(b) AUTHORIZATION OF APPROPRIATION- There are authorized to be appropriated for the Human Rights and Democracy Fellowship Program under subsection (a) $1,000,000 for fiscal year 2000.

SEC. 208. JOINT FUNDS UNDER AGREEMENTS FOR COOPERATION IN ENVIRONMENTAL, SCIENTIFIC, CULTURAL AND RELATED AREAS.

    Amounts made available to the Department of State for participation in joint funds under agreements for cooperation in environmental, scientific, cultural and related areas prior to fiscal year 1996 which, pursuant to express terms of such international agreements, were deposited in interest-bearing accounts prior to disbursement may earn interest, and interest accrued to such accounts may be used and retained without return to the Treasury of the United States and without further appropriation by Congress. The Department of State shall take action to ensure

the complete and timely disbursement of appropriations and associated interest within joint funds covered by this section and final disposition of such agreements.

SEC. 209. REPORT ON INTERNATIONAL EXTRADITION.

    Not later than 120 days after the date of the enactment of this Act, the Secretary of State shall prepare and submit to the Congress a report concerning international extradition. The report shall review all extradition treaties and agreements to which the United States is signatory; identify those countries that have become ‘safe havens’ for individuals fleeing the American justice system; identify the factors which contribute to the international extradition problem, particularly laws in foreign countries which prohibit the extradition to another country of certain classes of persons; and propose appropriate legislative and diplomatic solutions to such problem, including, where appropriate, the renegotiation of extradition treaties.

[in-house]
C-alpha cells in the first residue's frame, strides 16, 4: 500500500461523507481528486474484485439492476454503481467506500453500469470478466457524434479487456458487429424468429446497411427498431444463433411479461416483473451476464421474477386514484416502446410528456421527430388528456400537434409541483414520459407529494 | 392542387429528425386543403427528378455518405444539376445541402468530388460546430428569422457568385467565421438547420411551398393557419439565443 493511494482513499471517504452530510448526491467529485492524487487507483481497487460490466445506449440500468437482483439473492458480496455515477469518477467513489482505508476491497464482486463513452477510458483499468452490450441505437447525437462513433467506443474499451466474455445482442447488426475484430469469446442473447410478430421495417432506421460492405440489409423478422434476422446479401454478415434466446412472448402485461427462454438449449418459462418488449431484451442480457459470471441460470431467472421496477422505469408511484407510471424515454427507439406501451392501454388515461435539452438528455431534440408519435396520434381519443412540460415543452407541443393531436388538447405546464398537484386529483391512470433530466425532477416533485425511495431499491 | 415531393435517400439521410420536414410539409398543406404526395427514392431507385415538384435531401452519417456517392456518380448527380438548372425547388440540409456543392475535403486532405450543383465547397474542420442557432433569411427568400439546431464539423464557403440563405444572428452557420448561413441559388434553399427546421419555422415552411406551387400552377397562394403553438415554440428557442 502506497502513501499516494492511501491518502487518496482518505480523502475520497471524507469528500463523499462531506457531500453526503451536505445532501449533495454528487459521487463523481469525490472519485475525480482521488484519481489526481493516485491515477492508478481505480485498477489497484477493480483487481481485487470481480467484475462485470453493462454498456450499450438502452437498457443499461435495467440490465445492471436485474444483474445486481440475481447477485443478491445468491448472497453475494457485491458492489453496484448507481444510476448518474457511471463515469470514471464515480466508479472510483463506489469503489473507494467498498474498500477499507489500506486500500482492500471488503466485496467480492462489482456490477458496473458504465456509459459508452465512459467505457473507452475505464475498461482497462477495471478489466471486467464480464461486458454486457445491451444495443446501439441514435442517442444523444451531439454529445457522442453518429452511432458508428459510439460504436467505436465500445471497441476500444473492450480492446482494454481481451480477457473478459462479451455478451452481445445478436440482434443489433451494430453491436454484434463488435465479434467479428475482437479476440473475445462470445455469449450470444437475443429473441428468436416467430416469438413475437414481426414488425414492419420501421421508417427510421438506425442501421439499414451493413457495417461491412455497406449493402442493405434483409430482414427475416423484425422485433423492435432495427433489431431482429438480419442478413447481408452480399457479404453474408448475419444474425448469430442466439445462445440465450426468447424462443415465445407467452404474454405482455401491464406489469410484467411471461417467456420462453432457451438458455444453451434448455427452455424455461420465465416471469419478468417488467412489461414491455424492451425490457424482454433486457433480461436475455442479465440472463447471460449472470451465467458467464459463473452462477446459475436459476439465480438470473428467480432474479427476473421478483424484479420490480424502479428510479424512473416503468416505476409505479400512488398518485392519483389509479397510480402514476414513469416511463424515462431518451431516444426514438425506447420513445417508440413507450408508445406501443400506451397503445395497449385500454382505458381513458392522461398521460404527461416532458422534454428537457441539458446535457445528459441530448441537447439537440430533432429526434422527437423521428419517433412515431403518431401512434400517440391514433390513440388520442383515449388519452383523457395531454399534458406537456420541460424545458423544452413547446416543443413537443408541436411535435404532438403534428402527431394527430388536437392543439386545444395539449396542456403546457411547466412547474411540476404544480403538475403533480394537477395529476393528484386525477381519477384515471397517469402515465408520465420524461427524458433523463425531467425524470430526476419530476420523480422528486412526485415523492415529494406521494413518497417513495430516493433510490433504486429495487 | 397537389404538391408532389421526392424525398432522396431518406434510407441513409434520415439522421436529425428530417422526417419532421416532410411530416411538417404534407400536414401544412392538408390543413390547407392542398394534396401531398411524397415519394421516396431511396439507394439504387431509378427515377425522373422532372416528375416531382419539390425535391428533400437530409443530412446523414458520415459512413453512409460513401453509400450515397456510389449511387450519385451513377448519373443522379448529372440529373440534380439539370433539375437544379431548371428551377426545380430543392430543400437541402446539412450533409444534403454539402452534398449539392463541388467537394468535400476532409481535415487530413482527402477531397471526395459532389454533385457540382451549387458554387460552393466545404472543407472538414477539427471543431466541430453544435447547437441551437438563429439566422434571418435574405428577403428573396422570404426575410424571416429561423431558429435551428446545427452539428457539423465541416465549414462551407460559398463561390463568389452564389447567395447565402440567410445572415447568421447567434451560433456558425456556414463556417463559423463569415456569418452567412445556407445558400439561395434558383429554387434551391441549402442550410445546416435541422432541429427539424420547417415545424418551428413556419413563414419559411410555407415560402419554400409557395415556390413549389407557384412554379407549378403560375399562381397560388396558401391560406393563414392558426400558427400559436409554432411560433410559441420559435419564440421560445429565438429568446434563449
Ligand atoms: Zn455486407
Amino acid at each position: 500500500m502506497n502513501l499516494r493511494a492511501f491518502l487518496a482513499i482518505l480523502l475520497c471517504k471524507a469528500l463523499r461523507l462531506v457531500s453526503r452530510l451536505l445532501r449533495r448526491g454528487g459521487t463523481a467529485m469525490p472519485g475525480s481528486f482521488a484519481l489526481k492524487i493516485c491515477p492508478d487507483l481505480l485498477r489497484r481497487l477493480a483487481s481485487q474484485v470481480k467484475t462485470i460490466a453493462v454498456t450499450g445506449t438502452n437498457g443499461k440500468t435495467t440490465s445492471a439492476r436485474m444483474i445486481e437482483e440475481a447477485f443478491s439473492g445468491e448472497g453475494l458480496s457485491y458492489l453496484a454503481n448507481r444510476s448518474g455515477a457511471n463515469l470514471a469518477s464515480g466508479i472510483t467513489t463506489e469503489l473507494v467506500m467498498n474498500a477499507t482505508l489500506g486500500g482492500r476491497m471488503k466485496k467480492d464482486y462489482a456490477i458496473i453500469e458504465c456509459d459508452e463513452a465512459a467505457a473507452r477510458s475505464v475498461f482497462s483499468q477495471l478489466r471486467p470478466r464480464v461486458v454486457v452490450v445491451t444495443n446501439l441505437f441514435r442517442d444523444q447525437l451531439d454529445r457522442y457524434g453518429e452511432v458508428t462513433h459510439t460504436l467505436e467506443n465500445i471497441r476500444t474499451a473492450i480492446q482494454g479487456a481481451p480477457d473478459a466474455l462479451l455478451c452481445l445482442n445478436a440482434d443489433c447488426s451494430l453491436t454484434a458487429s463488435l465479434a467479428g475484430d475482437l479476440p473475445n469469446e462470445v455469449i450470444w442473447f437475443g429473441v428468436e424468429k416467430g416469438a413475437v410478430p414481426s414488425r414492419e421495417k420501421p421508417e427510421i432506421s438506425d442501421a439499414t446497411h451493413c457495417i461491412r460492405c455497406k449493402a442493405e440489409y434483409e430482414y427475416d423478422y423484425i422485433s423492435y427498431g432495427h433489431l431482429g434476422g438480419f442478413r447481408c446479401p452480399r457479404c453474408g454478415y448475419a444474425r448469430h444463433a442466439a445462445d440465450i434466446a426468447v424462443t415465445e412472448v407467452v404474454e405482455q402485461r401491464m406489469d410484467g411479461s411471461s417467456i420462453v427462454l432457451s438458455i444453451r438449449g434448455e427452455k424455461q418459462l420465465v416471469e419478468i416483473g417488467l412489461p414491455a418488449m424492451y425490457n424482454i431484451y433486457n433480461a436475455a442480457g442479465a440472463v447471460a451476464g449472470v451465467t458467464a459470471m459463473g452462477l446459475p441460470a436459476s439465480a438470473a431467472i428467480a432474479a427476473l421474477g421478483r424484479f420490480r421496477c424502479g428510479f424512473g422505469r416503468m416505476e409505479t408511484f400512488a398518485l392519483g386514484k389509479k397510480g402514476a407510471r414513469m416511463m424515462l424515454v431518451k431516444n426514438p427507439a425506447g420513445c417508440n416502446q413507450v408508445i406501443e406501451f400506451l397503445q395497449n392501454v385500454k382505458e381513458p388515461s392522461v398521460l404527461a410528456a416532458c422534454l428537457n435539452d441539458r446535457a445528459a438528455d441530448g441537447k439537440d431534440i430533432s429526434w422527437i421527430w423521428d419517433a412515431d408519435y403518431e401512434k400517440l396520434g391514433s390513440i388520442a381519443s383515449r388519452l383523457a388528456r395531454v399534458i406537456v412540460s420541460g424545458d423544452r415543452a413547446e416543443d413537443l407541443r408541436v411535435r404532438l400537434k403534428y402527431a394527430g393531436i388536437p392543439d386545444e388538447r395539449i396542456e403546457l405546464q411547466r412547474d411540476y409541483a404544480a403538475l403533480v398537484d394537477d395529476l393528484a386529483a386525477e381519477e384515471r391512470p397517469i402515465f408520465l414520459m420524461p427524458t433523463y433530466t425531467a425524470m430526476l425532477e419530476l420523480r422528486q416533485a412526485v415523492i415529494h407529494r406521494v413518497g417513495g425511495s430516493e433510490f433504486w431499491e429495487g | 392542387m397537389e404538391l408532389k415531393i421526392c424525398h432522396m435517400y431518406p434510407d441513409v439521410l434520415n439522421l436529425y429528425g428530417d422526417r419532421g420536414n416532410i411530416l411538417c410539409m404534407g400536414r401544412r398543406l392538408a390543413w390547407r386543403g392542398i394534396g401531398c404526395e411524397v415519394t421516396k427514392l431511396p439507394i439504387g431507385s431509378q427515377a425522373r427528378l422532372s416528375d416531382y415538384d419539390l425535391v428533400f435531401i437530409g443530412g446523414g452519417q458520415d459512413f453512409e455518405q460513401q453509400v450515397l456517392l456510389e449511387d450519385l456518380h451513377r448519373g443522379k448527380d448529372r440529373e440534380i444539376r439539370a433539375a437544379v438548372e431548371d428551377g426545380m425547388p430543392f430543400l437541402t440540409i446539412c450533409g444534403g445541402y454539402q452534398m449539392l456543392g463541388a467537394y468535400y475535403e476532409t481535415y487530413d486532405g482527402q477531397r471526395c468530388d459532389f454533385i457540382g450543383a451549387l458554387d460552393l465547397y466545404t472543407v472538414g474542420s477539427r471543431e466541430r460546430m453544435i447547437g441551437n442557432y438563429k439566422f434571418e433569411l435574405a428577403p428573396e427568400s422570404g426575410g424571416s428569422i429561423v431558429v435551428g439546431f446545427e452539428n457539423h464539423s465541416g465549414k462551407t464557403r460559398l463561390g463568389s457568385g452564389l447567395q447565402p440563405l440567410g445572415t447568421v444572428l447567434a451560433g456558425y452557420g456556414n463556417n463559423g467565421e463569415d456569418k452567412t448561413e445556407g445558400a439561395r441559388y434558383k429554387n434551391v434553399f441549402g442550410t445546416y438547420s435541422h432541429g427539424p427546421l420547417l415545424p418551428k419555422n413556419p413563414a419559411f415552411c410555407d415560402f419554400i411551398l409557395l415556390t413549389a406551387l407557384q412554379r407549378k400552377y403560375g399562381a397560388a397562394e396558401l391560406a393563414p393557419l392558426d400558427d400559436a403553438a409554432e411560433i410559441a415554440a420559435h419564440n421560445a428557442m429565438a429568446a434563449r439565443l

SEC. 210. EFFECTIVE REGULATION OF SATELLITE EXPORT ACTIVITIES.

    (a) LICENSING REGIME- The Secretary of State shall establish a regulatory regime for the licensing for export of satellites, satellite technologies, components, and systems which shall include preferential treatment and expedited approval, as appropriate, of the licensing for export by United States companies of satellites, satellite technologies, components, and systems to NATO allies, major non-NATO allies, and other friendly countries.

    (b) FINANCIAL AND PERSONNEL RESOURCES- The Secretary of State, pursuant to the Omnibus Consolidated and Emergency Supplemental Appropriations Act, 1999, shall obligate expeditiously $2,000,000 of amounts appropriated under that Act, above levels made available to the Office of Defense Trade Controls for fiscal year 1998, to enable that office to carry out its responsibilities.

CHAPTER 2--CONSULAR AND RELATED ACTIVITIES

SEC. 251. DEATHS AND ESTATES OF UNITED STATES CITIZENS ABROAD.

    (a) REPEAL- Section 1709 of the Revised Statutes (22 U.S.C. 4195) is repealed.

    (b) AMENDMENT TO STATE DEPARTMENT BASIC AUTHORITIES ACT OF 1956- The State Department Basic Authorities Act of 1956 is amended by inserting after section 43 the following new sections:

‘SEC. 43A. NOTIFICATION OF NEXT OF KIN; REPORTS OF DEATH.

    ‘Pursuant to such regulations as the Secretary of State may prescribe--

      ‘(1) When a United States citizen or national dies abroad, a consular officer shall endeavor to notify, or assist the Secretary of State in notifying, the next of kin or legal guardian as soon as possible; provided, that in the case of death of Peace Corps Volunteers, members of the Armed Forces, their dependents, or Department of Defense civilian employees, the consular officer shall assist the Peace Corps or the appropriate military authorities in making such notifications.

      ‘(2) The consular officer may, for any United States citizen who dies abroad, (A) in the case of a finding by appropriate local authorities, issue a report of death or of presumptive death, or (B) in the absence of a finding by appropriate local authorities, issue a report of presumptive death.

‘SEC. 43B. CONSERVATION AND DISPOSITION OF ESTATES.

    ‘(a) CONSERVATION OF ESTATES ABROAD-

      ‘(1) AUTHORITY TO ACT AS CONSERVATOR- Pursuant to such regulations as the Secretary of State may prescribe, when a United States citizen or national dies abroad, a consular officer shall act as the provisional conservator of the decedent’s estate and, subject to paragraphs (3) and (4), shall--

        ‘(A) take possession of the personal effects within his jurisdiction;